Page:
From Wikipedia, the free encyclopedia
|Republic of Haiti
Motto on traditional coat of arms:
"L'union fait la force" (French)
"Union makes strength"
|Anthem: La Dessalinienne (French)
The Dessalines Song
and largest city
|Ethnic groups||95% Black
5% Mulatto and white
|Government||Unitary semi-presidential republic|
|-||Prime Minister||Laurent Lamothe|
|-||Lower house||Chamber of Deputies|
|-||Treaty of Ryswick||30 October 1697|
|-||Independence declared||1 January 1804|
|-||Recognized by France||17 April 1825|
|-||Total||27,750 km2 (140th)
10,714 sq mi
|-||2012 estimate||10,413,211 (84th)|
|GDP (PPP)||2012 estimate|
|GDP (nominal)||2012 estimate|
|HDI (2013)|| 0.456
low · 161st
|Time zone||EST (UTC−5)|
|Drives on the||right|
|ISO 3166 code||HT|
Haiti i// (French: Haïti [a.iti]; Haitian Creole Ayiti [ajiti]), officially the Republic of Haiti (République d'Haïti; Repiblik Ayiti), is a Caribbean country. It occupies the western, smaller portion of the island of Hispaniola, in the Greater Antillean archipelago, which it shares with the Dominican Republic. Ayiti ("land of high mountains") was the indigenous Taíno name for the island. In French, the country is called "La Perle des Antilles" (The Pearl of the Antilles), because of its natural beauty. The country's highest point is Pic la Selle, at 2,680 metres (8,793 ft). Both by area and population, Haiti is the third largest Caribbean nation (after Cuba and the Dominican Republic), with 27,750 square kilometres (10,714 sq mi) and an estimated 10.4 million people, with just under a million of which live in the capital city, Port-au-Prince. French and Haitian Creole are the official languages.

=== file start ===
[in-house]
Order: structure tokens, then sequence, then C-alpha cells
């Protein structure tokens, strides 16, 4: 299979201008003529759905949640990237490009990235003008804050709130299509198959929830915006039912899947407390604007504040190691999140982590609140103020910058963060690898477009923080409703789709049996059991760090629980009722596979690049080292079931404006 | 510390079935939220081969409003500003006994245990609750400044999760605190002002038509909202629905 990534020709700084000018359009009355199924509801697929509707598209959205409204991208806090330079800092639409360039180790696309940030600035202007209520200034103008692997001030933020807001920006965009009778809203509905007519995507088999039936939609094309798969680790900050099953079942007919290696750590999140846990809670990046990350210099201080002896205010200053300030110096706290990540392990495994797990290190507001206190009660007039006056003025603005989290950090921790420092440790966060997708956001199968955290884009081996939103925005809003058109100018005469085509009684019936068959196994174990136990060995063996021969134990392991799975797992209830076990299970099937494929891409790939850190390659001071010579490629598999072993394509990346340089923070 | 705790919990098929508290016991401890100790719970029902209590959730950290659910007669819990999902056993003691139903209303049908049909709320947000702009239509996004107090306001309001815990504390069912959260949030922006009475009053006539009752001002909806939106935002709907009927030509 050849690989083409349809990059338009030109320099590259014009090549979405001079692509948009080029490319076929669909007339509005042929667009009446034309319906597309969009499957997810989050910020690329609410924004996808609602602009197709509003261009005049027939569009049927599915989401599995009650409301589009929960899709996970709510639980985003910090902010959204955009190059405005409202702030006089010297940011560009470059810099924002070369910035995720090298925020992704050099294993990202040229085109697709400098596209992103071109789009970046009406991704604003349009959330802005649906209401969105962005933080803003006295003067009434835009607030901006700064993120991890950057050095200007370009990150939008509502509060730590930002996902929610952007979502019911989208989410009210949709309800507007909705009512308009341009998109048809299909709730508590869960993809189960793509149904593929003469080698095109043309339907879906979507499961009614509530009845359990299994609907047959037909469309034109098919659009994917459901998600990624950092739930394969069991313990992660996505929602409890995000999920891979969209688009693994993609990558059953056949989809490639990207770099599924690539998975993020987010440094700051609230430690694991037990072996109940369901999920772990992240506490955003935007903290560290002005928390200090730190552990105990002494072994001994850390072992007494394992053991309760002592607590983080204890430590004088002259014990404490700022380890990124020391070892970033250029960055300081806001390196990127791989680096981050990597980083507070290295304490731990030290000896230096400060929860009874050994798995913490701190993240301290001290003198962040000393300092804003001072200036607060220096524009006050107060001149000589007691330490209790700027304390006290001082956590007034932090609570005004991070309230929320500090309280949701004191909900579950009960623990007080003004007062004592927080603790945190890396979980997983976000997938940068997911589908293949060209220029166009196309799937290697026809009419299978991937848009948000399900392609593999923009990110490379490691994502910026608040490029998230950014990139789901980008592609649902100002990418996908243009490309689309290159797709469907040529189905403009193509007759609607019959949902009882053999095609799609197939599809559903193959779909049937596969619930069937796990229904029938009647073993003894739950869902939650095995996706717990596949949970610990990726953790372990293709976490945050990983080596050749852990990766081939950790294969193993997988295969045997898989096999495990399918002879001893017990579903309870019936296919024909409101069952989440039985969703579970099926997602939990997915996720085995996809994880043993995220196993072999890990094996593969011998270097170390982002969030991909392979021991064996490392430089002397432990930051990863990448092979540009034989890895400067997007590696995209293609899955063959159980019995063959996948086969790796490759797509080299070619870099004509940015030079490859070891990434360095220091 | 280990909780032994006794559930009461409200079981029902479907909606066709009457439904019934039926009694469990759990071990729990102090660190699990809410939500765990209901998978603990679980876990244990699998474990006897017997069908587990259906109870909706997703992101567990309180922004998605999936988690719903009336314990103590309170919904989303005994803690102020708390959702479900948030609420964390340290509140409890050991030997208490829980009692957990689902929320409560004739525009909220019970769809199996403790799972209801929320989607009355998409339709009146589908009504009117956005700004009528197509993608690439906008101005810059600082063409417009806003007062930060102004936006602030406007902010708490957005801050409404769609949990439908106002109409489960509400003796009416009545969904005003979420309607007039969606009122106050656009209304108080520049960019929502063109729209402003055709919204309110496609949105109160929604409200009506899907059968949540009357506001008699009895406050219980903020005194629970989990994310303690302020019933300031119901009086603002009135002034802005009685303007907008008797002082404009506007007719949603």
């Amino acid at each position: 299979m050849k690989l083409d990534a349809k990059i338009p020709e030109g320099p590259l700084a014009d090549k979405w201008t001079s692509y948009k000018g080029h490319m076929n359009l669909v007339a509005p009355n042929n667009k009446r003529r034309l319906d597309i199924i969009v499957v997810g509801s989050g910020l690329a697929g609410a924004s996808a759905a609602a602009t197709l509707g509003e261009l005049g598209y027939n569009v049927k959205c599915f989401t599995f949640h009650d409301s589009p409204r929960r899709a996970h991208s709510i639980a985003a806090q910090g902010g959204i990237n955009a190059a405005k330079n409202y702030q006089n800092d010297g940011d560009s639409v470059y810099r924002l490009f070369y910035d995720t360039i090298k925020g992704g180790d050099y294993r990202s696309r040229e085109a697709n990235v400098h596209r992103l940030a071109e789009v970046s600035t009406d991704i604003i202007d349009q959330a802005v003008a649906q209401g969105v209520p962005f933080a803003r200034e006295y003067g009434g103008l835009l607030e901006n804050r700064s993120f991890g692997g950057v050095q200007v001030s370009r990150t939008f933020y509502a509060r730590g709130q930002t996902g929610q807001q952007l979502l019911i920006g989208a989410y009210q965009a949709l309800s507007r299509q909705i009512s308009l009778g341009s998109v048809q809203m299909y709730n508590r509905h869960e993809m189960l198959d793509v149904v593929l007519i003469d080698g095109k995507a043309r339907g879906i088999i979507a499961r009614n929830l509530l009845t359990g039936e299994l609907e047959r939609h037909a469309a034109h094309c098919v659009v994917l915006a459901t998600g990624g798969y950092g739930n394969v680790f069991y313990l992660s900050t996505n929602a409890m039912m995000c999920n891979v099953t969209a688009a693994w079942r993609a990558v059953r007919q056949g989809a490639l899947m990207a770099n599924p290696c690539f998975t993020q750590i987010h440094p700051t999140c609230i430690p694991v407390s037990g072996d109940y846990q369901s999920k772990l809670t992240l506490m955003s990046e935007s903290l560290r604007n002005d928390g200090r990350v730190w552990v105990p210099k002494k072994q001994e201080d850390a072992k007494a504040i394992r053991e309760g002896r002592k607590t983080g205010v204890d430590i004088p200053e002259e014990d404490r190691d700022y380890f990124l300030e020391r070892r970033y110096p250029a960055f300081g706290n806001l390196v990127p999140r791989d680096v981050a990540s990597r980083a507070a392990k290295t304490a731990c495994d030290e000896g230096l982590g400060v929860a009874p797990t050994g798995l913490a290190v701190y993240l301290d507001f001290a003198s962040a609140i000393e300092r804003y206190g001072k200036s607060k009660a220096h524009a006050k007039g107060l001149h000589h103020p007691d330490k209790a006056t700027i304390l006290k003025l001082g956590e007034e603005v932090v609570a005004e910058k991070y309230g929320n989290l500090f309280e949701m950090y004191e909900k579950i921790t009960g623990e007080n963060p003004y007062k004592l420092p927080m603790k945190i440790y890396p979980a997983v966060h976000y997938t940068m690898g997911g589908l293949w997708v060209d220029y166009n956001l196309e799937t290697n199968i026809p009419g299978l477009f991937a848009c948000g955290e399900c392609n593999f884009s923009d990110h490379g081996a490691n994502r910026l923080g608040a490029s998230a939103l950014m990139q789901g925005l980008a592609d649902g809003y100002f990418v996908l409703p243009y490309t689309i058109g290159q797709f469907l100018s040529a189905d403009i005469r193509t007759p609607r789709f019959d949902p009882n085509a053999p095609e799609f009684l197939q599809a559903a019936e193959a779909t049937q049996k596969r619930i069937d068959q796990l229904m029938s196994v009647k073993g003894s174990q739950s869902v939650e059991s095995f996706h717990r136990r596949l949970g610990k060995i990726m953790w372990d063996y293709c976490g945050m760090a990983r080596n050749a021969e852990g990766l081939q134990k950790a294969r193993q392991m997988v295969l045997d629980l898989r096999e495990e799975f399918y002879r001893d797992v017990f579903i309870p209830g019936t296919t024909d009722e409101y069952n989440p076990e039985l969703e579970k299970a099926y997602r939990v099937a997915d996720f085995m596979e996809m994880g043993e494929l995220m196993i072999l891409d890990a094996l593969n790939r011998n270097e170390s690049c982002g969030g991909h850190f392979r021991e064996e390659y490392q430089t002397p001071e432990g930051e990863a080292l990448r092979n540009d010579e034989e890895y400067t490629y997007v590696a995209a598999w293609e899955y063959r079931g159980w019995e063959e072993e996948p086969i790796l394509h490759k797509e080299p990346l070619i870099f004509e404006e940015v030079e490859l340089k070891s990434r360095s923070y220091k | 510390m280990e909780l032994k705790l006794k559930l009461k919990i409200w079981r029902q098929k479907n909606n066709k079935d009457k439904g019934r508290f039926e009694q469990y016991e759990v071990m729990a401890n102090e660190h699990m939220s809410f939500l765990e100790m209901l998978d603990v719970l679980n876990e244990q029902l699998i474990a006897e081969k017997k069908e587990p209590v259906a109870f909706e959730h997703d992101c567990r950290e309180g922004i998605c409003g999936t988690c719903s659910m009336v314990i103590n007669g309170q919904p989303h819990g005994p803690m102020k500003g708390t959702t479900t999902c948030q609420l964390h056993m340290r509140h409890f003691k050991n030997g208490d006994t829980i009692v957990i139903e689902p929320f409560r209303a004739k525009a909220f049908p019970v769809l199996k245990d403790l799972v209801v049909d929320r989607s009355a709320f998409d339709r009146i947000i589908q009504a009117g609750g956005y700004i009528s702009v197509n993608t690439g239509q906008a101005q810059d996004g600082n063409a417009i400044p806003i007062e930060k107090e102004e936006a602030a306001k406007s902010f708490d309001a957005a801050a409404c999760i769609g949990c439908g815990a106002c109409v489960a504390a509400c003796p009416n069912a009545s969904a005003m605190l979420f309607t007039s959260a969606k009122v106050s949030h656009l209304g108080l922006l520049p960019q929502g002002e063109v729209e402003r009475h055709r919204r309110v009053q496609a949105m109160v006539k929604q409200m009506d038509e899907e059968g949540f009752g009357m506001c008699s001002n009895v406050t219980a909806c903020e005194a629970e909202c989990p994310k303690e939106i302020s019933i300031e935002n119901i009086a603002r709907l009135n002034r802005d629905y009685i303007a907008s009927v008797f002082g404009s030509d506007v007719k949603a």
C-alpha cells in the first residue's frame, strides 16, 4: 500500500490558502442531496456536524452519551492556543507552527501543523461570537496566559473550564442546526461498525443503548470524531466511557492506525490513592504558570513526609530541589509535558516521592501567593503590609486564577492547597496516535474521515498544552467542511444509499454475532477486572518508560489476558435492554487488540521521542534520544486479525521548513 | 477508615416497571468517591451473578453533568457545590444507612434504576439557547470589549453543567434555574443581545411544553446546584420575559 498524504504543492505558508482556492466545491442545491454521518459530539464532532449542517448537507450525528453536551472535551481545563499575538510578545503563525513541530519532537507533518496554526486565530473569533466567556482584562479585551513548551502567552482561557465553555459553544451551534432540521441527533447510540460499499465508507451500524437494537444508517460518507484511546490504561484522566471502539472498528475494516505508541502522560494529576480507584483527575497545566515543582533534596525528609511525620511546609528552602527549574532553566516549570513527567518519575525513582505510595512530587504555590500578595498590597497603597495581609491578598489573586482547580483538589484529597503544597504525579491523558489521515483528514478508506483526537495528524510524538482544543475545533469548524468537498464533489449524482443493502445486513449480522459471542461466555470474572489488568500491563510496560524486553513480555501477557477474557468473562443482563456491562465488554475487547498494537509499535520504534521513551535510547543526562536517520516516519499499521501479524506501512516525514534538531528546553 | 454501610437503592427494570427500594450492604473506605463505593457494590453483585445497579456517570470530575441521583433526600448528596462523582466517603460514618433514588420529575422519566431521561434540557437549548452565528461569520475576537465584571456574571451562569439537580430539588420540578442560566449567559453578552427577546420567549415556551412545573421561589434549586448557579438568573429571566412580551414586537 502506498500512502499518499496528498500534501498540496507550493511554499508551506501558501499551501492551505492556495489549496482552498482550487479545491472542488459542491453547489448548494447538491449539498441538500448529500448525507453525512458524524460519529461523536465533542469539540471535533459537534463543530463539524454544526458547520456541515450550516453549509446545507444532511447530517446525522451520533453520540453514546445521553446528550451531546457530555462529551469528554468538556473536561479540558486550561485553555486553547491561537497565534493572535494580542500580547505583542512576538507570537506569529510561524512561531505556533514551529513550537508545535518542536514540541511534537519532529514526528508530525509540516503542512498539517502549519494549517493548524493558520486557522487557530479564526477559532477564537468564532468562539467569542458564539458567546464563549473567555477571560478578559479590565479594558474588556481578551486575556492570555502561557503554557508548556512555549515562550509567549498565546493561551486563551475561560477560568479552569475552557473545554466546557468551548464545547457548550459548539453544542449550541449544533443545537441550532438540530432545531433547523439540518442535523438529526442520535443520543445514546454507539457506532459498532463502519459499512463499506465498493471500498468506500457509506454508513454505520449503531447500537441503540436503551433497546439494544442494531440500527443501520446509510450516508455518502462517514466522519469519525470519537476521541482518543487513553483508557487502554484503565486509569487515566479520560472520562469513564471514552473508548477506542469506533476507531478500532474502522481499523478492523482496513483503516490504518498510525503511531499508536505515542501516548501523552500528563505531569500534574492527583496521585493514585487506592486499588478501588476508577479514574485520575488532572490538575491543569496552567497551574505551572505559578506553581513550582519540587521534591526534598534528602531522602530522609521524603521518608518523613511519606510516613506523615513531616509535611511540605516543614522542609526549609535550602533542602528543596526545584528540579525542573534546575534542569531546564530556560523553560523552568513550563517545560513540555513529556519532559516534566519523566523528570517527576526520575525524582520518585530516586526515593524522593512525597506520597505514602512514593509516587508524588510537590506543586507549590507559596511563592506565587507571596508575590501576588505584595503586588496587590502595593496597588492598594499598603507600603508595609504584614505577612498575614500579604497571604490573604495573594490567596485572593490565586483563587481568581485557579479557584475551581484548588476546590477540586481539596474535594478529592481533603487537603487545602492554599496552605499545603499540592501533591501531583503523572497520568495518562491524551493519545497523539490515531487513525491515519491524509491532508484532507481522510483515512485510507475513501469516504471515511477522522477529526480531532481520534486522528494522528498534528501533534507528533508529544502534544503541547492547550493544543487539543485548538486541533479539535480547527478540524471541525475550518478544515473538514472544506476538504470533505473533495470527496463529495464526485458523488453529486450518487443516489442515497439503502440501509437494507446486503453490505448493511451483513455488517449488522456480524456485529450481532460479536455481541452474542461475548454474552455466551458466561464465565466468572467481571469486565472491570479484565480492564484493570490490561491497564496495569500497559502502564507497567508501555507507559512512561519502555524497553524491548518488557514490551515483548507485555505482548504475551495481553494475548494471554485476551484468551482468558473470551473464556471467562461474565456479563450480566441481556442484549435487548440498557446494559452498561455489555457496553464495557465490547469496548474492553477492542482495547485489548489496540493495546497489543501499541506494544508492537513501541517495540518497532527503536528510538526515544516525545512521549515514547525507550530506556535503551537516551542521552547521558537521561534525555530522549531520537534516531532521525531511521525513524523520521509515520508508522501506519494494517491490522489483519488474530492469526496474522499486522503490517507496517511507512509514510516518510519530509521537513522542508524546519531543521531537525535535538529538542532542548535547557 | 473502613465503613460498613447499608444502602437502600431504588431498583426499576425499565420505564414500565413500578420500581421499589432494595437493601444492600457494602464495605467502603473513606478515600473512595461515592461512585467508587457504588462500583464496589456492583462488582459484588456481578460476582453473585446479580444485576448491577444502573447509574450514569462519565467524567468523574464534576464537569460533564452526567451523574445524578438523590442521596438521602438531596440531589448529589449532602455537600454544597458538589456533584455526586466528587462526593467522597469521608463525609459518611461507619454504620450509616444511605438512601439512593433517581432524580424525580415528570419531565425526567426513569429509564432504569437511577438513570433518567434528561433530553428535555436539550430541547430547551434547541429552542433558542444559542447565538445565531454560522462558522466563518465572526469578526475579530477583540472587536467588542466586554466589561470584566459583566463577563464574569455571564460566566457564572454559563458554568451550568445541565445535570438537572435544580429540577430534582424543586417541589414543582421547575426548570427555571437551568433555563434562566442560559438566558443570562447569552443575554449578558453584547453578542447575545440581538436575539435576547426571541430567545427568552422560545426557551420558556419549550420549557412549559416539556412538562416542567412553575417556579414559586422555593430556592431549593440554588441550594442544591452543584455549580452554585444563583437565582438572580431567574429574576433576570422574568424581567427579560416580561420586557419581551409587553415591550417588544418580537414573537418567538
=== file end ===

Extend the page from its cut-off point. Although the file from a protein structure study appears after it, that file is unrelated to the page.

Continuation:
Haiti's regional, historical, and ethno-linguistic position is unique for several reasons. When it gained independence in 1804, it was the first independent nation of Latin America and the Caribbean, the only nation in the world established as a result of a successful slave revolt, and the second republic in the Americas. Its successful revolution by slaves and free people of color lasted nearly a decade; all the first leaders of government were former slaves. Haiti is the only predominantly Francophone independent nation in the Americas. It is one of only two independent nations in the Americas (along with Canada) to designate French as an official language; the other French-speaking areas are all overseas départements, or collectivités, of France.